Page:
Sweet potato garden.
image by Jennifer Dickert/flickr.com
Sweet potatoes (Ipomoea batatas) are warm-weather vegetables that require a long, warm growing season. Sweet potatoes are tropical vegetables, so they grow the easiest in southern states. It is possible to grow sweet potatoes in the north as well, given proper weather and conditions. Sweet potatoes are high in vitamin A. There is no actual relation to the yam (Dioscorea sp.), due to popular belief. They are of entirely separate species that is grown only in tropical areas.
Choose the variety of sweet potato you would like to plant and purchase the slips (sprouts that sweet potatoes grow from). Sweet potato slips are found more commonly in the southern States, so if you have trouble locating them at local nurseries, check mail order options. You may opt to use transplants as well. See Resources for a variety listing.
Plan the garden site in a place that has full sunlight and well-drained soil. Use a tiller to loosen the soil 12 to 15 inches deep, once the last frost has passed. Mix in a 2 to 4-inch layer of compost. Optimal soil temperatures are between 70 and 80 degrees Fahrenheit. You want the soil to be moist, but never waterlogged.
Plant the slips or transplants 4 inches deep and in the soil using a spade. Ensure plants have 8 inches between them and the rows are 3 feet apart. Firm the soil around the slips or transplants and make a shallow depression around each plant.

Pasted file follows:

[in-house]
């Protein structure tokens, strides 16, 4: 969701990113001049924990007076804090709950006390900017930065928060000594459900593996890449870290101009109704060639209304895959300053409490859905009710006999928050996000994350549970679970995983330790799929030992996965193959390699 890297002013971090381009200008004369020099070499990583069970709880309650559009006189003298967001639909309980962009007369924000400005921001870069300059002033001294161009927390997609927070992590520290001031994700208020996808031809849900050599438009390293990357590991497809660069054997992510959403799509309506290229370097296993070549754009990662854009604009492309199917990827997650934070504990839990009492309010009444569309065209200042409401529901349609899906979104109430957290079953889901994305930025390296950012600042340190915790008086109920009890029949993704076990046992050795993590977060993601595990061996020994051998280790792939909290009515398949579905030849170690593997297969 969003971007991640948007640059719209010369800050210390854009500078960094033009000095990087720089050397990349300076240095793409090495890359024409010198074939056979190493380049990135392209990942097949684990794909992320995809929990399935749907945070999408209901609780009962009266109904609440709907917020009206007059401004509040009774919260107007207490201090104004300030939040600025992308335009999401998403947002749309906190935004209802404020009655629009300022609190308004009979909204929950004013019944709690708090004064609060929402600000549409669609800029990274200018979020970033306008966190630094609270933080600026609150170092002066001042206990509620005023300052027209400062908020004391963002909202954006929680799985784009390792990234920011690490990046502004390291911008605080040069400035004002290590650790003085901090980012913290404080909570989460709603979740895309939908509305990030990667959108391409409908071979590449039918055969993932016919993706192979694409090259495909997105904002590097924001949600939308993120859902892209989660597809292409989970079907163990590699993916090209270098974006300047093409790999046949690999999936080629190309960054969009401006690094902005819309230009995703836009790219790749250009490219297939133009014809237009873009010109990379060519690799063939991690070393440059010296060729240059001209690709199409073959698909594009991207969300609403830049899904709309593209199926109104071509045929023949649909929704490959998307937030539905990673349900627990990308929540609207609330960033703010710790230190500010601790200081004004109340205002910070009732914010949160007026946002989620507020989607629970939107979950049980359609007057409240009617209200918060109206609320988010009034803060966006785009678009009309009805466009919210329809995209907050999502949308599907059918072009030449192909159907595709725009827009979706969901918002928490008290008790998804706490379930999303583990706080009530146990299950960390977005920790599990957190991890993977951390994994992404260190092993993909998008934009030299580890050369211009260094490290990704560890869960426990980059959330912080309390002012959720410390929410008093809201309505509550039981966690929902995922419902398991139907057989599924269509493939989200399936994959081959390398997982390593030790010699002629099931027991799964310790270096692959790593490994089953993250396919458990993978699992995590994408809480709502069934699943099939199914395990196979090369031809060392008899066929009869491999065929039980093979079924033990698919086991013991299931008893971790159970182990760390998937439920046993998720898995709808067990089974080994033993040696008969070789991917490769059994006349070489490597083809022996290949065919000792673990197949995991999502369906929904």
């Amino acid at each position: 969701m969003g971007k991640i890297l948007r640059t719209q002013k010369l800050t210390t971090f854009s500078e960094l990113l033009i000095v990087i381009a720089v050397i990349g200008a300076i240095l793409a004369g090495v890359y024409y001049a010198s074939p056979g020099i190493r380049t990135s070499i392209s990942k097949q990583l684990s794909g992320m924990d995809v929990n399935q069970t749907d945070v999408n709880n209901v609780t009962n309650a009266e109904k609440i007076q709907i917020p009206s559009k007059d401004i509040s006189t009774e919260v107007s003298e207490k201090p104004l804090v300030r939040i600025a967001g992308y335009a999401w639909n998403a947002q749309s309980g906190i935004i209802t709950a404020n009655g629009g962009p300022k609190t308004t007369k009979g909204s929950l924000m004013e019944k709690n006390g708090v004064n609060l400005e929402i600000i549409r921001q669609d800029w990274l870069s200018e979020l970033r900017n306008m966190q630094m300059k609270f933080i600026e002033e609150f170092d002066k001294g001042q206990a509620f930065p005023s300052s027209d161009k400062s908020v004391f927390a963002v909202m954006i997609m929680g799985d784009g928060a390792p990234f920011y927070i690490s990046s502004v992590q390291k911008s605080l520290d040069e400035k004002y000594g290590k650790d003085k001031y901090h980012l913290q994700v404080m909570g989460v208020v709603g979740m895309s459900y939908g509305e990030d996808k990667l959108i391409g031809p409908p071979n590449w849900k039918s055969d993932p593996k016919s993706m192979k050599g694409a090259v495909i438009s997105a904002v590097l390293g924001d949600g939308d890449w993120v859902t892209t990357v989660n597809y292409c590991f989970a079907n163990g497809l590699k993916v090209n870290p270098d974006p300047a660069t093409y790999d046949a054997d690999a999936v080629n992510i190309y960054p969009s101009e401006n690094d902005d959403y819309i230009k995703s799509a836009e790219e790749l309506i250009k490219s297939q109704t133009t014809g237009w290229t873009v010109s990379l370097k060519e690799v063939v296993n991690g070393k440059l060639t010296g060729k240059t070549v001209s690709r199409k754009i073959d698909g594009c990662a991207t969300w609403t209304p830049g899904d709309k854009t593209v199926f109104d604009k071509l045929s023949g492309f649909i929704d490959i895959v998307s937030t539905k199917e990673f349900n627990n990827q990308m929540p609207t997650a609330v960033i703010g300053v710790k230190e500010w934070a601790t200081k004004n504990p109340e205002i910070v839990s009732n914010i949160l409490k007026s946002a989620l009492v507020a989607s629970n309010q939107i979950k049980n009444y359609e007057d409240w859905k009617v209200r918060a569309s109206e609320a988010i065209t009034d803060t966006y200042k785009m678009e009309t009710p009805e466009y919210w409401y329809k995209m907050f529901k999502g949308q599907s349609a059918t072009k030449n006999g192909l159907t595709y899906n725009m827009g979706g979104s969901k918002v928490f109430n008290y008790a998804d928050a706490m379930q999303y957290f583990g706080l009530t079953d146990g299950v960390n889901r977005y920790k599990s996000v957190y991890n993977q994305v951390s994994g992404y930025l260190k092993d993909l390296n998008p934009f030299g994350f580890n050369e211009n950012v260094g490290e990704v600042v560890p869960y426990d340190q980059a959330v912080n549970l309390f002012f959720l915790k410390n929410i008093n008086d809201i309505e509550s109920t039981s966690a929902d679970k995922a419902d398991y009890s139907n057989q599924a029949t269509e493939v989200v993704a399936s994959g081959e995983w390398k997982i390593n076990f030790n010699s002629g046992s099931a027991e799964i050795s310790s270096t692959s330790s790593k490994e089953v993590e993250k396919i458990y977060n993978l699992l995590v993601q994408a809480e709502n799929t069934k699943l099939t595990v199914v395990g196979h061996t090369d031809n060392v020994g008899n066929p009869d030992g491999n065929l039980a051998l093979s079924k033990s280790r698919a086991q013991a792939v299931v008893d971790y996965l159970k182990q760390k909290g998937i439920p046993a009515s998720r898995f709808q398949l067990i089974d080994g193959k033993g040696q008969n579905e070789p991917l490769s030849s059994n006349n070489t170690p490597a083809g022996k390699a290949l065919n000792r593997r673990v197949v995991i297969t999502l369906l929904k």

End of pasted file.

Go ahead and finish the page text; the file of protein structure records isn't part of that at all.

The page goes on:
Water the beds generously for the first few days. The plants will need 1 inch of water per week, via rainfall or irrigation. Water until the soil is moistened approximately 6 inches deep. Do not water during the last 3 to 4 weeks before the harvest, especially if you plan to store part of the harvest. Place black plastic mulch over the bed approximately 4 to 5 weeks after planting, to speed growth and control weeds.
Aim to harvest approximately 120 days after planting them. Harvest the potatoes on a dry and overcast day, or make sure to shade the roots from direct sunlight. Cut the vines before digging up the potatoes. Handle the potatoes with care while harvesting, as they easily bruise. Allow the potatoes to dry on the ground for a few hours.
Cure the sweet potatoes to heal wounds and convert some of the starch to sugar. The best curing conditions are 85 to 90 percent humidity for one week. If you are unable to achieve those conditions, keep the potatoes in the warmest place in the house (most likely the kitchen) for 14 days. Try to keep the temperature above 70 degrees Fahrenheit.
Store the potatoes in a cool place, but never below 50 degrees Fahrenheit. Do not refrigerate the potatoes. Potatoes should last for at least six months in good storage conditions.